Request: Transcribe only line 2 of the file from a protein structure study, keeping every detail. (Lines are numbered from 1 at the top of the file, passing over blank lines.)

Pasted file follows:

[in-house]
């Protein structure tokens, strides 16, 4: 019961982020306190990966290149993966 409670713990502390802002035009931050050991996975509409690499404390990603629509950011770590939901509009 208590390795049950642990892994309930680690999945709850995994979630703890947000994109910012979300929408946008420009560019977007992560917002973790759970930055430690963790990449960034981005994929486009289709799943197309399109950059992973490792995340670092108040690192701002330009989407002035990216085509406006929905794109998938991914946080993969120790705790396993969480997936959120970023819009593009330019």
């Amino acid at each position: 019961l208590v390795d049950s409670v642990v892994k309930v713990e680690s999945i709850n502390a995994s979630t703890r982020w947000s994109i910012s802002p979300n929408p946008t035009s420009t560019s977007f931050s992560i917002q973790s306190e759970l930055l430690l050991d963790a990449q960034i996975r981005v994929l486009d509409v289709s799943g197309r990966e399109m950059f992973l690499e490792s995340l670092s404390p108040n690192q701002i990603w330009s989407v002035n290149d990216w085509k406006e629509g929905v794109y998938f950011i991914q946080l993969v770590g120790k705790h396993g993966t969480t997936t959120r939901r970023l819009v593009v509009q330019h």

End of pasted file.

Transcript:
């Protein structure tokens, strides 16, 4: 019961982020306190990966290149993966 409670713990502390802002035009931050050991996975509409690499404390990603629509950011770590939901509009 208590390795049950642990892994309930680690999945709850995994979630703890947000994109910012979300929408946008420009560019977007992560917002973790759970930055430690963790990449960034981005994929486009289709799943197309399109950059992973490792995340670092108040690192701002330009989407002035990216085509406006929905794109998938991914946080993969120790705790396993969480997936959120970023819009593009330019």